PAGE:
The story does not end there. With its grid of numerical simulations, the CEA group can also address extensions to the Standard Model, focusing in particular on hypothetical particles called sterile neutrinos. Although heavier and less abundant than standard neutrinos, these particles are still sufficiently light to smooth out the smaller structures in a similar manner. Trying to explain what the bulk of the dark matter could consist of, the group could exclude various theories of sterile neutrinos. To go beyond what has been achieved so far requires not only more refined simulations, to better take into account the details of what occurs at the same time on large cosmological distances as well as on galactic scales, but also new data that will provide the physicists with a more accurate map of the cosmic web.
Tackling dark energy with the Dark Energy Spectroscopic Instrument (DESI)
To further improve our understanding of the dark Universe, new-generation experiments are required. Among these, DESI is one of the first to start its science survey. DESI is a spectroscopic instrument located at Kitt Peak observatory, Arizona, USA. It possesses a focal plane equipped with 5,000 robotically-positioned fibres that capture the light of distant galaxies. Planned to run for five years, DESI will measure the spectra of 35 million galaxies, ten times more than its predecessor SDSS, with which it will build the largest and most accurate three-dimensional map of the Universe.
Except for the four-meter mirror which already equipped the telescope, all other parts of the instrument are brand new, and Europe had a significant share in the construction. France designed and built the ten spectrographs and the thirty cryostats that house the CCD detectors. The United Kingdom provided the wide-field corrector consisting of six huge lenses, each about a metre in diameter, as well as the 5,000 optical fibres that run for 33 metres from the focal plane to the spectrographs. Spain contributed the cameras used for the instrument focus and guiding. The commissioning of DESI, finished in April 2020, demonstrated that the instrument performance was excellent and passed all specifications.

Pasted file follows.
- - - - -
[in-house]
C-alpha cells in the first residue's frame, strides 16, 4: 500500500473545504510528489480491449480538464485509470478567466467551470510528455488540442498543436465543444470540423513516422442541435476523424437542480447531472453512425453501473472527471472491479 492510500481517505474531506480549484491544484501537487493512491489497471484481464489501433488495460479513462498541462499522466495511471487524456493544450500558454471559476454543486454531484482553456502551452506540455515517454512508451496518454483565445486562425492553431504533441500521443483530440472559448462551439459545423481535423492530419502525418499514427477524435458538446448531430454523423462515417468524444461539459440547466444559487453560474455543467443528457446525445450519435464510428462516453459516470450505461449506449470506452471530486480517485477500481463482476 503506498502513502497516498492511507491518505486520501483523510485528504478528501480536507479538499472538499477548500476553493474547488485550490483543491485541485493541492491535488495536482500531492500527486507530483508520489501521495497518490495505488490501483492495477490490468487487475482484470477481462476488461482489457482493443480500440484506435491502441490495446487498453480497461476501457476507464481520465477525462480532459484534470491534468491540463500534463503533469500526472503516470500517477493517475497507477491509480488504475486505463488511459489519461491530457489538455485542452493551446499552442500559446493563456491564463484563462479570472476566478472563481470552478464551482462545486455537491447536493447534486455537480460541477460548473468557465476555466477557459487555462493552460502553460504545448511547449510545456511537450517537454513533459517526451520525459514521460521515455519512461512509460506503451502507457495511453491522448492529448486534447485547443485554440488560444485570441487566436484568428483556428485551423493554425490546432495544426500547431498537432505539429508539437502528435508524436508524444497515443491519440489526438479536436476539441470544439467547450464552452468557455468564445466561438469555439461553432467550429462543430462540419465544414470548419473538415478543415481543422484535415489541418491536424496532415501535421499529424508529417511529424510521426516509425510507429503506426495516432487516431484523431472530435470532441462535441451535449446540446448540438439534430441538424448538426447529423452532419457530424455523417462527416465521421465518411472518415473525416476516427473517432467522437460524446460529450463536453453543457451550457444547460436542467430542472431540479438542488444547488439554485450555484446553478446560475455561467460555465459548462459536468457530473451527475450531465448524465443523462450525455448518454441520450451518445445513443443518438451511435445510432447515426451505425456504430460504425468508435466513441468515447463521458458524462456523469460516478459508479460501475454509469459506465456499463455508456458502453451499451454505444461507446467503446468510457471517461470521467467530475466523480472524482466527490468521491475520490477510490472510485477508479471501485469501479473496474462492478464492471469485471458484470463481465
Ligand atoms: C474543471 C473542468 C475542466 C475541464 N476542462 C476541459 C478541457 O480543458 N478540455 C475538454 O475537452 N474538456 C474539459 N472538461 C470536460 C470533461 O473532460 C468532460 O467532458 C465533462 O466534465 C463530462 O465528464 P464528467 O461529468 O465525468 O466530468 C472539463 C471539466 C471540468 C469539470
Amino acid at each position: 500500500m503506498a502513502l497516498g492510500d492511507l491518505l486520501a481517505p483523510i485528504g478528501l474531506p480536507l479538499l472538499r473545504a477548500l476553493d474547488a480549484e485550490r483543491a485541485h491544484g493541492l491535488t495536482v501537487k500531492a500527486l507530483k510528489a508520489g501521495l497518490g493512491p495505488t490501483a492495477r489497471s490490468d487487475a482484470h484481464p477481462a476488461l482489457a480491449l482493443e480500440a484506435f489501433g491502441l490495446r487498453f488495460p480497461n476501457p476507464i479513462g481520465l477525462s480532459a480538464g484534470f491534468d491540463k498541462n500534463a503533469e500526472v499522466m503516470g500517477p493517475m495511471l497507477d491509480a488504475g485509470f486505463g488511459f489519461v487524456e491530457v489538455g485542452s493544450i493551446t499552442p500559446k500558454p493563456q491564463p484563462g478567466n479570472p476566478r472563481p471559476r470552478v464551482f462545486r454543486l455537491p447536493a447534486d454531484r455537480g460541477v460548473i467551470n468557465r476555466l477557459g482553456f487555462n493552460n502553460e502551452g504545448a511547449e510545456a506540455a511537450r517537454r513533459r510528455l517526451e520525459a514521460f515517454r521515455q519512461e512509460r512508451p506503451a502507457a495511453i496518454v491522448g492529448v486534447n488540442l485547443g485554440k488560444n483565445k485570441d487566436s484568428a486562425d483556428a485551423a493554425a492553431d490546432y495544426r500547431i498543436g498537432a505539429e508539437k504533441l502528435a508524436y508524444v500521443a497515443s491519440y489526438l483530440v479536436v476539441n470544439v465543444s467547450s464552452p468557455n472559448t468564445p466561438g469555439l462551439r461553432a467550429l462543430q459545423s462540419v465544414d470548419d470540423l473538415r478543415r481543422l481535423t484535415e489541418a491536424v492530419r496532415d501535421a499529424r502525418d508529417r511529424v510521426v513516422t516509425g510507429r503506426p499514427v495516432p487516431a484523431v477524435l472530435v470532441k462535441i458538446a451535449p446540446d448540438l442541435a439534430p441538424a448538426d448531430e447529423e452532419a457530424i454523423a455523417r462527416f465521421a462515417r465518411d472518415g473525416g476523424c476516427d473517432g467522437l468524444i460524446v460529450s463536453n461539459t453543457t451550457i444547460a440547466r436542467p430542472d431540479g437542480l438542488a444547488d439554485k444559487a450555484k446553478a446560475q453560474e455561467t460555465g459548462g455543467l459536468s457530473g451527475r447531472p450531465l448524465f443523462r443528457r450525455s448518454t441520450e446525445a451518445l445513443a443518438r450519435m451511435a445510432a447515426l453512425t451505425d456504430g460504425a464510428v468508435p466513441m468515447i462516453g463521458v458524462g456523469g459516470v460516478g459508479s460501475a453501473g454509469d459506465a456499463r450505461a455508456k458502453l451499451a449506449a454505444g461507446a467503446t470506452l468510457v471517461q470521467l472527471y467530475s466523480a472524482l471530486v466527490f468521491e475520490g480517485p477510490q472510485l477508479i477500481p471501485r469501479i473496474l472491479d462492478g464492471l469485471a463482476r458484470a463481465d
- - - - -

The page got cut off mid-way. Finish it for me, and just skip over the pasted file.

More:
With these new maps covering twenty times more volume than any previous experiment, DESI will be able to address several of the most challenging questions of cosmology. It will measure with sub-percent level precision the distances between galaxies at various epochs in the history of the Universe, going back in time to when the Universe was only about 10% of its current age. Because galaxies are separated by a preferred scale, of 150 Mpc today, which only evolves because of the Universe expansion, this measurement will allow DESI to determine with unprecedented accuracy the impact of dark energy on the expansion history of the Universe, hence constraining its nature. DESI will also explore how gravity shaped the growth of the cosmic web and test the compatibility of the observations with predictions from General Relativity, enabling a determination of whether Einstein’s theory still holds or if modifications are required. DESI will also push our knowledge of neutrino properties one step further. For the first time, DESI will have the power to determine the masses of the standard neutrinos, while all previous projects could only set bounds. At CEA, the DPhP cosmology group is getting ready to get the most out of the amazing data soon to come.